“To an extent, the economic effects of the pandemic have muted the effects of these restrictions,” said Devadas Krishnadas, CEO of Future-Moves Group, a boutique consultancy focused on public policy and corporate strategy. “However, should these restrictions remain in place during the economic recovery, it will be a cause of frustration in the sourcing of the best available talent from a global hinterland.”

Covid-19 related travel restrictions, including delays in processing entry permits, are compounding hiring challenges, according to the Singapore International Chamber of Commerce.

“City-states are fragile economic units, they need a vibrant economy to survive,” said Victor Mills, the chamber’s CEO. “We all need to recognise that this is about team work, local and foreign talent working together for the benefit of their companies, their customers and for society at large.”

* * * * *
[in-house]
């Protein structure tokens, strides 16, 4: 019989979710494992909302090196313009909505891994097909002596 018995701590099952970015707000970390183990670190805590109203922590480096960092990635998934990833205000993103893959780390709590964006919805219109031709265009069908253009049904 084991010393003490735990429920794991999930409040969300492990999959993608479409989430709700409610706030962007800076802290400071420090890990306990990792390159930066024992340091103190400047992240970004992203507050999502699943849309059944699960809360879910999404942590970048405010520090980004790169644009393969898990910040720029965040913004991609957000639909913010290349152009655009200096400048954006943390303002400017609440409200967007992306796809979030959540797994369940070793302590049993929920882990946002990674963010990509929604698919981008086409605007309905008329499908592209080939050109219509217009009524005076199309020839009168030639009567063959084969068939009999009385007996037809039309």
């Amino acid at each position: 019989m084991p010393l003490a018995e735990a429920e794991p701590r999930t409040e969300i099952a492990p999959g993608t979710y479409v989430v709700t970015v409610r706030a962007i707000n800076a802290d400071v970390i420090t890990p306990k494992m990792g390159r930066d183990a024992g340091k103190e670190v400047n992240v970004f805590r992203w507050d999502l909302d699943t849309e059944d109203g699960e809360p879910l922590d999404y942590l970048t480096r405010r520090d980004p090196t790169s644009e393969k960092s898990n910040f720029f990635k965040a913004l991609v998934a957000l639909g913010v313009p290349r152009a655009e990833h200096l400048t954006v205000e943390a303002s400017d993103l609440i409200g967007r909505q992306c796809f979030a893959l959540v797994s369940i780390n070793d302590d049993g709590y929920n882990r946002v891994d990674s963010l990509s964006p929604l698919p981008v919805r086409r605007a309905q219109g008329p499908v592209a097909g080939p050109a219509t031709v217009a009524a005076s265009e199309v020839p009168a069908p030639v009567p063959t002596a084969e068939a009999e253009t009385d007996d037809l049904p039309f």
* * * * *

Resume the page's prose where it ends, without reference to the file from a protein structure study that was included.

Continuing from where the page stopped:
Nevertheless, foreign labour has long been a flash point in Singaporean politics. A decade ago, discontent over immigration saw the ruling party get 60.1% of the popular vote, its worst ever election result.  

In last year’s general election, the leading opposition party, the Workers’ Party, which secured its best-ever performance with 10 out of 93 parliamentary seats, published a manifesto that included tightening employment pass approvals and giving firms incentives for hiring citizens.

Foreign labour has been a hot-button issue during elections “due to their far-reaching impact, including contributing towards increasing perceptions of unfair job opportunities for locals, an overcrowded transport system as well as rising property prices,” said Nydia Ngiow, Singapore-based senior director at BowerGroupAsia, a strategic policy advisory firm.

The number of permanent residency visas granted — an immigration status that is second to full citizenship — has been falling, hovering around 30,000 since 2010 from a high of 79,167 in 2008.

The number of employment passes — issued for professional roles that pay at least S$4,500 ($3,323) per month — fell 8.6% in 2020 from the previous year, according to Ministry of Manpower data. That’s in part due to the pandemic-induced recession and the tighter restrictions.